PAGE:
In philosophy, it is important to distinguish between two senses of identity, qualitative identity and numerical identity.

Arbitrary objects a and b can be said to be qualitatively identical if a and b are duplicates, that is, if a and b are exactly similar in all respects, that is, if a and b have all qualitative properties in common. Examples of this might be two wine glasses made in the same wine glass factory on the same production line (at least, for a relaxed standard of exact similarity), or a carbon atom in one's left hand and a carbon atom in one's right shoulder (perhaps true even for the most strict standard of exact similarity).

a and b can be said to be numerically identical if a and b are one and the same thing, that is, if a just is b, that is, if there is only one thing variously called 'a' and 'b'. For example, Clark Kent is numerically identical with Superman in the sense that there is only one person (who happens to wear different clothes at different times).



In logic, the identity relation is normally, (by definition), the transitive, symmetric, and reflexive relation that holds only between a thing and itself. That is, identity is the two-place predicate, "=", such that for all x, y, "x = y" is true iff x is y.

More usefully, it can be expressed formally in second-order logic or in set theory: For all objects x, y, if for all properties F, Fx iff Fy, then x = y.

It is an axiom of most normal modal logics that for all x, if x = x then necessarily x = x.

(These definitions are of course inapplicable in some area of quantified logic, such as fuzzy logic and fuzzy set theory, and with respect to vague objects.)


Metaphysicians, and sometimes philosophers of language and mind, ask other questions:

  • What does it mean for an object to be the same as itself?
  • If x and y are identical (are the same thing), must they always be identical? Are they necessarily identical?
  • What does it mean for an object to be the same, if it changes over time? (Is applet the same as applet+1?)
  • If an object's parts are entirely replaced over time, as in the Ship of Theseus example, in what way is it the same?

A traditional view is that of Gottfried Leibniz, who held that x is the same as y if and only if every predicate true of x is true of y as well.

Leibniz's ideas have taken root in the philosophy of mathematics, where they have influenced the development of the predicate calculus as Leibniz's law. Mathematicians sometimes distinguish identity from equality. More mundanely, an identity in mathematics may be an equation that holds true for all values of a variable.

More recent metaphysicians have discussed trans-world identity -- the notion that there can be the same object in different possible worlds.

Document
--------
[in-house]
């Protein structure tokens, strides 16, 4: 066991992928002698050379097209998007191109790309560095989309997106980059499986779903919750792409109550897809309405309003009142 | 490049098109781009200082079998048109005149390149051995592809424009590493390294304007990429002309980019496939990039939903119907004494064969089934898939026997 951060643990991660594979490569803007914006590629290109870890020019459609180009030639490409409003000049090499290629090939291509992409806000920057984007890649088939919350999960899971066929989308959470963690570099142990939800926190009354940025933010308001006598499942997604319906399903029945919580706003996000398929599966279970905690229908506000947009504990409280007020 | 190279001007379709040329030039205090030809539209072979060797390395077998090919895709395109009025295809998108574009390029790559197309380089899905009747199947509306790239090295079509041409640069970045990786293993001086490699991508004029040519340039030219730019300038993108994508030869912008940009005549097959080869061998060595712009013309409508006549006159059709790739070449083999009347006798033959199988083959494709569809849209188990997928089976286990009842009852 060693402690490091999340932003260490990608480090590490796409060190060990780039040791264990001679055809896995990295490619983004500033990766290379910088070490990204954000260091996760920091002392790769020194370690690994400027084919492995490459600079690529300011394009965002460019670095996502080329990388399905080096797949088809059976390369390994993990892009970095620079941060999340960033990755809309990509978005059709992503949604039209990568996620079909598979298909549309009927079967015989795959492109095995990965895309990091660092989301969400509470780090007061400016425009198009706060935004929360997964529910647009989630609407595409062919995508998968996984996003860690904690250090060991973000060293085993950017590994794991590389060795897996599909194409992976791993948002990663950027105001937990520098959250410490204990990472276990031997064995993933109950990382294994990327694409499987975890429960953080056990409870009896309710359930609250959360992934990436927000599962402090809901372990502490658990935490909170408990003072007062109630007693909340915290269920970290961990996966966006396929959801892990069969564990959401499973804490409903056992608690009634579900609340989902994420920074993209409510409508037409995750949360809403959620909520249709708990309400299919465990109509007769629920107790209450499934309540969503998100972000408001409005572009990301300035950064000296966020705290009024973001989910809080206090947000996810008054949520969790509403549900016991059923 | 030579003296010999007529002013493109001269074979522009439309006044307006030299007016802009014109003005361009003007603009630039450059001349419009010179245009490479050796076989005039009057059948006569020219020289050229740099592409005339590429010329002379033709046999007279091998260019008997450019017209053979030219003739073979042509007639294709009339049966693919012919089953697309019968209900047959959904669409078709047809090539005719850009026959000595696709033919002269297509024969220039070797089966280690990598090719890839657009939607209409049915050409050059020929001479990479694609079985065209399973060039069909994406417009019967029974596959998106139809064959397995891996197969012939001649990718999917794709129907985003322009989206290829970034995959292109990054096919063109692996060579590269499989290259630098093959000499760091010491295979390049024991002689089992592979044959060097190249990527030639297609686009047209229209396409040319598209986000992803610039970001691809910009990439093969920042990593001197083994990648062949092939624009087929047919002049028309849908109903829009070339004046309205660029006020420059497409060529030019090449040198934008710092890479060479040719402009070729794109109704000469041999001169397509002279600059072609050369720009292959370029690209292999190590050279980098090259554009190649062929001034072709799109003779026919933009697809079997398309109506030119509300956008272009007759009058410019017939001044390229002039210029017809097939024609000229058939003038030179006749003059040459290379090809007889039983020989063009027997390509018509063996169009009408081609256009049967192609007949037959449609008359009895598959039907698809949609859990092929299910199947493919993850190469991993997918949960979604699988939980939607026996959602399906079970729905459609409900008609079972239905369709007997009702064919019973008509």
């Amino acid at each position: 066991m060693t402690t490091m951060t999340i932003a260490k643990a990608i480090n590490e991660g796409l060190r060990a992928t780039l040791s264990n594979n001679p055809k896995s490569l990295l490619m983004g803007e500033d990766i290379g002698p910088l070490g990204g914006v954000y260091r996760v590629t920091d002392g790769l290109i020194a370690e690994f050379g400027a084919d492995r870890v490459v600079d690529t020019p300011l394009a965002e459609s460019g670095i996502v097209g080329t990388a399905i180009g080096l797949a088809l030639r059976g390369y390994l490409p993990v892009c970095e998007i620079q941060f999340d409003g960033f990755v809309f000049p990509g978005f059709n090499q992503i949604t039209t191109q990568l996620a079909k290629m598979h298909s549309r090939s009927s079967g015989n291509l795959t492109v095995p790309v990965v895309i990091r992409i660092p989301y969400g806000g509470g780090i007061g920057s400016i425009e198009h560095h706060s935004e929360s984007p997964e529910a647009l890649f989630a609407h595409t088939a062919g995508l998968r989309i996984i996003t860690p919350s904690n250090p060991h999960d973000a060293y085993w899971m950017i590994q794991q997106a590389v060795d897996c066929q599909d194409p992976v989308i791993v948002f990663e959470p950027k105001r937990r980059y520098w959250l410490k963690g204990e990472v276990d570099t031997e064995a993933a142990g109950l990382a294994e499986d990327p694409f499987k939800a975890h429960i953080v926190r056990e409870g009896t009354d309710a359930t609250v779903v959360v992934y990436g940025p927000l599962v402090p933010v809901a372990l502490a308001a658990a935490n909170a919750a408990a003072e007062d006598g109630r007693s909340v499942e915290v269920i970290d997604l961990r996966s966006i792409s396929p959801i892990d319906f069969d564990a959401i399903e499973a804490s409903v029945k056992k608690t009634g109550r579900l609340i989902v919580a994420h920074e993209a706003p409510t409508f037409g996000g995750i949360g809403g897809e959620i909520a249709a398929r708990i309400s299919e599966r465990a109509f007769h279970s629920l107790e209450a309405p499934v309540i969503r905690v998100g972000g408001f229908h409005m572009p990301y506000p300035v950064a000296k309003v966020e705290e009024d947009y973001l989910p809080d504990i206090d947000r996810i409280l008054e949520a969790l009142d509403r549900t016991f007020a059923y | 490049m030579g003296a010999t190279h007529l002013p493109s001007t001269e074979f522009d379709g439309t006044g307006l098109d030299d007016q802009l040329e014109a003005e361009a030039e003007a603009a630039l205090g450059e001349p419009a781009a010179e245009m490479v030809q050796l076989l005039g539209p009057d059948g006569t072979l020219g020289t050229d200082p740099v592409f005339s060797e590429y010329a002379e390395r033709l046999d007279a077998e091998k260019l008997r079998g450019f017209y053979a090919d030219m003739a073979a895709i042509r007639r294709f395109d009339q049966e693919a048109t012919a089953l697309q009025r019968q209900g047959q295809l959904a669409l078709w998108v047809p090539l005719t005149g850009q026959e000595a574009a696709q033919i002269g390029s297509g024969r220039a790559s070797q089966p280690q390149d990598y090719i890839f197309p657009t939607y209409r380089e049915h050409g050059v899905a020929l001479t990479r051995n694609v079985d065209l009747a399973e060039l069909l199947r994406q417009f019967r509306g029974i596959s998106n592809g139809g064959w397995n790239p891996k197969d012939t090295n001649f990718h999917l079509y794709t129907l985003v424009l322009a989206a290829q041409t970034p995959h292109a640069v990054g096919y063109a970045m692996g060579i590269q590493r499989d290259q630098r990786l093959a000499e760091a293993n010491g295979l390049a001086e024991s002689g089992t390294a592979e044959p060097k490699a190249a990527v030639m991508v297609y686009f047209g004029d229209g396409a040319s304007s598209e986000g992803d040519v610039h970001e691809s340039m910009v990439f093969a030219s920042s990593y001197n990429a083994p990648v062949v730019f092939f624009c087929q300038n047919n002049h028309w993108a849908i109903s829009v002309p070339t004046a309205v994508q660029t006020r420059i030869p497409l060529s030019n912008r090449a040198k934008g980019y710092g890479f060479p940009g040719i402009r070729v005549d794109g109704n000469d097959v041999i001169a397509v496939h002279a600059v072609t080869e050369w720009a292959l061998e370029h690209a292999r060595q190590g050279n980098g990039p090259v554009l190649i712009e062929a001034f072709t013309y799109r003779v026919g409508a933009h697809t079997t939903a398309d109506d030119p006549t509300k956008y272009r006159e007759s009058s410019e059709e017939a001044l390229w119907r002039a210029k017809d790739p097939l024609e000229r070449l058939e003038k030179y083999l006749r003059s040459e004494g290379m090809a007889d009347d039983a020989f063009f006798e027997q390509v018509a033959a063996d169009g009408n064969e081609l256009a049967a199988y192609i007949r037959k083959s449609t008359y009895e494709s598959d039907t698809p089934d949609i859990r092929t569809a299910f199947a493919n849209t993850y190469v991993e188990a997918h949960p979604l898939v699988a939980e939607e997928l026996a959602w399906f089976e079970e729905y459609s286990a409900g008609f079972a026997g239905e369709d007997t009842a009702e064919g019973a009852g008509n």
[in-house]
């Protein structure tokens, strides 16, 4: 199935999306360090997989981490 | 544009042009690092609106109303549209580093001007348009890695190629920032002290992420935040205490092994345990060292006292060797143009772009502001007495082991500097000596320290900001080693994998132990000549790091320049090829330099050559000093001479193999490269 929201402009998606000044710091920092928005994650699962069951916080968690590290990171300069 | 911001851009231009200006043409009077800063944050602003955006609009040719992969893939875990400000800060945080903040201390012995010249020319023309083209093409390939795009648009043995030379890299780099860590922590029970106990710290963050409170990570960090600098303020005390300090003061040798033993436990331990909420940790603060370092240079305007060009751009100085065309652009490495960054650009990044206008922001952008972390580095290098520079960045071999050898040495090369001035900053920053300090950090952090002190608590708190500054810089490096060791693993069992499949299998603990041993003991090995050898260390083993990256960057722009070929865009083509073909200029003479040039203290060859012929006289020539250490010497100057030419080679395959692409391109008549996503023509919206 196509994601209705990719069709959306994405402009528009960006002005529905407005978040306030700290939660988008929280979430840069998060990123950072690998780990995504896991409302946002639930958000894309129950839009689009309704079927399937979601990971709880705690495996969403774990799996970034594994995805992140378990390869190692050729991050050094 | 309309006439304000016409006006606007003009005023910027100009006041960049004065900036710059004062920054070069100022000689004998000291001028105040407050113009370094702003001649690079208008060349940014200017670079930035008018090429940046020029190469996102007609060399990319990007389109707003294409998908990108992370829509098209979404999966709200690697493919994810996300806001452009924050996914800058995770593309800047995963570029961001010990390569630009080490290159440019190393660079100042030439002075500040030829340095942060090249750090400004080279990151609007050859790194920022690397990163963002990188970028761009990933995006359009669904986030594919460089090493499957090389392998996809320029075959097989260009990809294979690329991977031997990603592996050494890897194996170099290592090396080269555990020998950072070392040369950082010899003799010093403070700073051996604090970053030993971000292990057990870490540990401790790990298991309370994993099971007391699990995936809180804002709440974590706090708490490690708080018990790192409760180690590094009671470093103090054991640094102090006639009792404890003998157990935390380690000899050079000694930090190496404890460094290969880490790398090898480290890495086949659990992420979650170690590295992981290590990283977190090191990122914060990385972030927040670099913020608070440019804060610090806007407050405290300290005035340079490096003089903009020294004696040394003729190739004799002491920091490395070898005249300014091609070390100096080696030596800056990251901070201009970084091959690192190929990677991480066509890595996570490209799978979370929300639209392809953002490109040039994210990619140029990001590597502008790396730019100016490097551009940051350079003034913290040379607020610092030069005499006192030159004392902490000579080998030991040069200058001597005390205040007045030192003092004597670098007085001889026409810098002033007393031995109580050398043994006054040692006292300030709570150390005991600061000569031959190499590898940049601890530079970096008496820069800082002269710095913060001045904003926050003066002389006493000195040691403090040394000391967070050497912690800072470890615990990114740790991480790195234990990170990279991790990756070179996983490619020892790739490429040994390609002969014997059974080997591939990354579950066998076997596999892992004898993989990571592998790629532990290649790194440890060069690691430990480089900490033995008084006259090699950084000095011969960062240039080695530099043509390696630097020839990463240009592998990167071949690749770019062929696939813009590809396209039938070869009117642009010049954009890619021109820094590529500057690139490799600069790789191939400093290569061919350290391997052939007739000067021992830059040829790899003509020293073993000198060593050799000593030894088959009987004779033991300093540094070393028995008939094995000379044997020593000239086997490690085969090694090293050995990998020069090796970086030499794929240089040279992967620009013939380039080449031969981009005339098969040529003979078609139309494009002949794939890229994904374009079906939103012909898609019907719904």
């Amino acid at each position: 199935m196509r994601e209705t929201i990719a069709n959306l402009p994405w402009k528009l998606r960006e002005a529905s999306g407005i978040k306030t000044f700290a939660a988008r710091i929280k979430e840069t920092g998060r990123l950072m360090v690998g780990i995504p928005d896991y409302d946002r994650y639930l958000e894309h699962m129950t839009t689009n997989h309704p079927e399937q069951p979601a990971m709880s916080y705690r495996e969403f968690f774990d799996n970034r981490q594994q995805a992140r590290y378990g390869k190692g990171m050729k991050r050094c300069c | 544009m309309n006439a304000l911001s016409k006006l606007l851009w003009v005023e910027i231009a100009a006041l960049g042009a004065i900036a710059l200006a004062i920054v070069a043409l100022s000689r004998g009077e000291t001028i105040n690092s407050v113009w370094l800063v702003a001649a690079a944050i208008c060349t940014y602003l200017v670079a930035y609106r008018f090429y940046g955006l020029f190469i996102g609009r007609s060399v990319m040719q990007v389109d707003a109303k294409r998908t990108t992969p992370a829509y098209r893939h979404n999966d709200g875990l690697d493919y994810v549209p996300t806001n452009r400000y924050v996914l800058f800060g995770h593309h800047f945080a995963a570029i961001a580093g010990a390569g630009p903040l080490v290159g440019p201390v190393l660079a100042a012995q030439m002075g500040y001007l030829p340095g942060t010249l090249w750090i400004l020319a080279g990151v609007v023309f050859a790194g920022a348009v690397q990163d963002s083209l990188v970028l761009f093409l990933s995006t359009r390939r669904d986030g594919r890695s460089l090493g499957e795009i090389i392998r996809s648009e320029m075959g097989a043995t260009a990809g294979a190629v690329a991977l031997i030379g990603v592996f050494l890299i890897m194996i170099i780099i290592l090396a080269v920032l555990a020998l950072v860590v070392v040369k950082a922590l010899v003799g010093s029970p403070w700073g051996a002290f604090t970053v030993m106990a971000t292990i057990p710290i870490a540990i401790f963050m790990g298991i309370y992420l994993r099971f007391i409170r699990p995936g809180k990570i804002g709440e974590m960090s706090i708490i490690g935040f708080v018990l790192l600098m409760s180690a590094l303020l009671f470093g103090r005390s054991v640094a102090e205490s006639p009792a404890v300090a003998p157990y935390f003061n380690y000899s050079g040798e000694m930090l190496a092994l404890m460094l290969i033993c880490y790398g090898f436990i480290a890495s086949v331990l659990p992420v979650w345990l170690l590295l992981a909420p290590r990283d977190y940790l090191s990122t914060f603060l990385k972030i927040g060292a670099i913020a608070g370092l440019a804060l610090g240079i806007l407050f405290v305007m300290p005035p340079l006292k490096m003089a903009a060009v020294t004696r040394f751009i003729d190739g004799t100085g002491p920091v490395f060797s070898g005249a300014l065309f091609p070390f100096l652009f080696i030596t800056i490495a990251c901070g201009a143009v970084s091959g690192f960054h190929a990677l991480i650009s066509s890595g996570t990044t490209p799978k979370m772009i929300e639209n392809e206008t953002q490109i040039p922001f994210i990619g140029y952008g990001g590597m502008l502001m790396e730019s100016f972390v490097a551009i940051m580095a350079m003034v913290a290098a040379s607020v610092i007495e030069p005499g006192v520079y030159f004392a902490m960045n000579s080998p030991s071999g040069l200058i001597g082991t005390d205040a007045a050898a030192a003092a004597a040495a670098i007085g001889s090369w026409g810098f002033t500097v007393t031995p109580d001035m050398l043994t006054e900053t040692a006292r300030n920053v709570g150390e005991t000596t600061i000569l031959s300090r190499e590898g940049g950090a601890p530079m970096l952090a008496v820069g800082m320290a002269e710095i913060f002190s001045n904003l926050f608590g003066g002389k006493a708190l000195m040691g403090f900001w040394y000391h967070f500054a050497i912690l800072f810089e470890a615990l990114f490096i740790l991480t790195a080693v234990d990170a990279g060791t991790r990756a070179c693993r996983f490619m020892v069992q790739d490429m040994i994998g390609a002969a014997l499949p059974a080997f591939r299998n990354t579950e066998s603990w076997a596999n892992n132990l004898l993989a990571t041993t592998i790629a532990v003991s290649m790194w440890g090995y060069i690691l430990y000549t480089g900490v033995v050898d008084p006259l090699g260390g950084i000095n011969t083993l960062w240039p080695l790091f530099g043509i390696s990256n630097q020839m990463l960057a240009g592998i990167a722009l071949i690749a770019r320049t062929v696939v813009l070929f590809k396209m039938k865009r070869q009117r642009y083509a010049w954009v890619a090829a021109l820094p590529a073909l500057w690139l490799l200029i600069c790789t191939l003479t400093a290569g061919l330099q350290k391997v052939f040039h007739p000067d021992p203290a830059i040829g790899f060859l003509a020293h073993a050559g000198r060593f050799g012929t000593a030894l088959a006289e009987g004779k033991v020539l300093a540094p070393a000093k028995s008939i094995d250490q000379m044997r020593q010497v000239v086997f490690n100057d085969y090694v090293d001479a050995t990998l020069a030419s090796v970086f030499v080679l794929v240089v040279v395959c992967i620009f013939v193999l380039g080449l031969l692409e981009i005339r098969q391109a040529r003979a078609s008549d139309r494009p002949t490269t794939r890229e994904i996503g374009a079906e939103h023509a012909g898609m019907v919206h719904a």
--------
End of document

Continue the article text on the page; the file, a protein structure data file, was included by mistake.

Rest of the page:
Computer programming

In object-oriented programming, object identity is a mechanism for distinguishing different objects from each other. This is based on the philosophical concept of identity, but applied to data structures.

In programs, one frequently may have several variables (or pointers) which refer to the same underlying data structure. An identity predicate allows one to ask whether two variables refer to the same thing. In many languages, identity can be determined more efficiently than equality since the former involves simply a pointer comparison while the latter must traverse data structures.

Digital identity

(See also Digital identity main page).

The identity of a person, group, thing, process or any other entity is often expressed through a digital identifier within a certain context. For example, a Social Security Number is a digital identifier that identifies a person within the context of the US social security administration and the internal revenue service. A library-assigned accession number is a digital identifier for a particular book within the context of the library that owns the book.

Contrast with an analog identifier, such as a fingerprint.

Recently, various efforts have started to define universal digital identifiers, i.e. digital identifiers whose context is global. URLs are an example of universal digital identifiers for web pages.

A digital identifier is often used jointly with one or more credentials that make (credible) assertions about an entity and a digital identifier claimed by the entity. For example, a credit card number is a digital identifier which is often used in connection with a credit card slip and the actual credit card (both are credentials) in order to prevent or reduce financial fraud.

Cultural identity

Cultural identity is the (feeling of) identity of a group or culture, or of an individual as far as she/he is influenced by her/his belonging to a group or culture. Common habits, characteristics, ideas may be clear markers of a shared cultural identity, but essentially it is determined by difference: we feel we belong to a group, and a group defines itself as a group, by noticing and highlighting differences with other groups and cultures.

Personal identity

See also recognition of human individuals, personal identity.

People have different physical appearances notably the sexual gender, shape of the face, skin pigmentation, height, and color of hair. The choice of clothing and bodily adornments vary. Sounds can be used for identification: the voice, language, timber, vocabulary, physical movements. Personal identity may be proved by an identity document. Animal identity may be proved via a microchip.

External links

  • Stanford Encyclopedia of Philosophy:

bg:Самоличност da:Identitet de:Identitt lt:Identitetas sl:identiteta el:ταυτότητα ja:アイデンティティー


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